Faith Presbyterian Church, Baltimore, MD
September 30, 2023
A Question of Power… and the Power of Questions
Senator Dianne Feinstein died on Friday, a lion of California politics and in the Democratic party. She was 90 years old and had served in the US. Senate for more than thirty years, the first woman to serve as senator from California. In her tenure through four Presidents (Biden was the fifth), Feinstein was a champion of gun control and green energy and women’s rights. As chairperson of the intelligence committee, she oversaw the report that revealed the brutal interrogation techniques CIA operatives used on detainees at Guantanamo Bay in the early years of the invasion of Iraq and Afghanistan. She called that oversight and censure of the CIA and the public release of the torture report (as it came to be known) the most important work of her career.
In recent years, though, the Senator was in declining health, and she appeared to be relying more and more on her staff. People began to question whether or not she was up to the job. In the confirmation hearings for Supreme Court Justice Amy Coney Barrett, Feinstein appeared detached and her questions meandered; she repeated herself more than once – not for emphasis, but because she apparently had forgotten she’d just asked the same question.
Feinstein leaves three octogenarians in the Senate, and 16 who are 75 or older. I’m sure that these long-serving politicians are very good at their jobs. But I also have to guess they find it difficult to part with power. And so they refuse to relinquish it.
In this tense exchange between Jesus and the temple leaders, the leaders are finding it difficult to relinquish their power, too. Jesus has just paraded into town (literally) and stormed into the temple, tossing tables and throwing out those who would profit from the piety of poor people – the money lenders and venders. The religious leaders need to get him out of the temple – really, they need him out of the way completely. Because they are in power, and they want to stay that way. His antics are threatening. He attracts the attention of Rome. And he attracts the attention of the people – the crowds are growing by the day. Now, if those crowds were all faithful, law abiding Jews, that might be okay, even a good thing. The problem is that they aren’t upstanding, religious folk – they’re Gentiles and tax collectors, Roman soldiers and prostitutes. Seriously problematic for the guys in charge to have all of this rabble, these unclean people in their holy space.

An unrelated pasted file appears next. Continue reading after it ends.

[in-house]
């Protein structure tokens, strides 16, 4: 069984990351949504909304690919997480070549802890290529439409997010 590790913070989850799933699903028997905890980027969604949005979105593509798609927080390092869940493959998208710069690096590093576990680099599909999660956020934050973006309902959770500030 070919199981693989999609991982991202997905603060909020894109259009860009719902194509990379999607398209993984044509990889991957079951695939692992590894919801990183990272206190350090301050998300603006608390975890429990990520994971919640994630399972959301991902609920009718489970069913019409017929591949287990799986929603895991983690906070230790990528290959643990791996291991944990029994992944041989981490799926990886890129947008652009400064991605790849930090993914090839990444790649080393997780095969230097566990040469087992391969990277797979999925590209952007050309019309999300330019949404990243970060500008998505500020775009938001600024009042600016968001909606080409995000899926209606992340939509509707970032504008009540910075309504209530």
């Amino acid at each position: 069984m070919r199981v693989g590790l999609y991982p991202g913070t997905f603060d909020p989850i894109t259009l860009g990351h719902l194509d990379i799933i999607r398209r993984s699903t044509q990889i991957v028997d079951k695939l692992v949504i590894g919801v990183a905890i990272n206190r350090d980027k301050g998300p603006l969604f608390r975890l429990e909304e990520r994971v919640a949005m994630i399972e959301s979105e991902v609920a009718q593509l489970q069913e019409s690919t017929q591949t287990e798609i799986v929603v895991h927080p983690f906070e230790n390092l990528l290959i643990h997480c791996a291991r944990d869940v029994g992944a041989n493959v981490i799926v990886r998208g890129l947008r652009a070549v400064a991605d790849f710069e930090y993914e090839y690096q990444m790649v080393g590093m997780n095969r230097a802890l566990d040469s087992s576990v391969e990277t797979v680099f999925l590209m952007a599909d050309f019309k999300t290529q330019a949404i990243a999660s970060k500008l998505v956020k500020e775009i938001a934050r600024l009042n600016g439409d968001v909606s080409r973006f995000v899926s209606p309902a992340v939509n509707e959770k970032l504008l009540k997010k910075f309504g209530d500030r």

So they try to trap Jesus… by asking him a question. But: Jesus refuses to answer.
Now, the religious leaders should have known better. They should have known that Jesus was clever, a tricky person to deal with. After all, he is asked 183 direct questions in the gospels, but he directly answers only 3 of them. This isn’t one of them. But he asks more than three hundred questions in his teaching. In the only story we have of Jesus’s childhood, he has run off to the temple when his parents find him there, he is questioning the rabbis – and the text tells us, all who heard him were amazed.
Anyone who has spent time with a child recently can tell you that kids ask a lot of questions. Why is the sky blue? What is the sun made of? How do birds fly? What is gravity? We are born open eyed with wonder, curious about the world around us, intensely interested in understanding how things work and why. But over time, we stop asking so many questions. We start to believe we’re supposed to have answers – that asking questions reveals weakness, because it means admitting we don’t know something. But here is our lord and savior Jesus Christ asking hundreds of questions, and answering only three.
Some people believe that faith means certainty. I’m not so sure. Faith can bring knowledge of self, can bring us closer to God, can impart wisdom for living. But it also brings a whole lot more questions.
Episcopal priest Rev. Paul Kingsley served a church in Towson for decades. He was remembered for saying, “We go to church to have our questions answered. Instead, we have our answers questioned. That clears the decks for having our questions questioned!”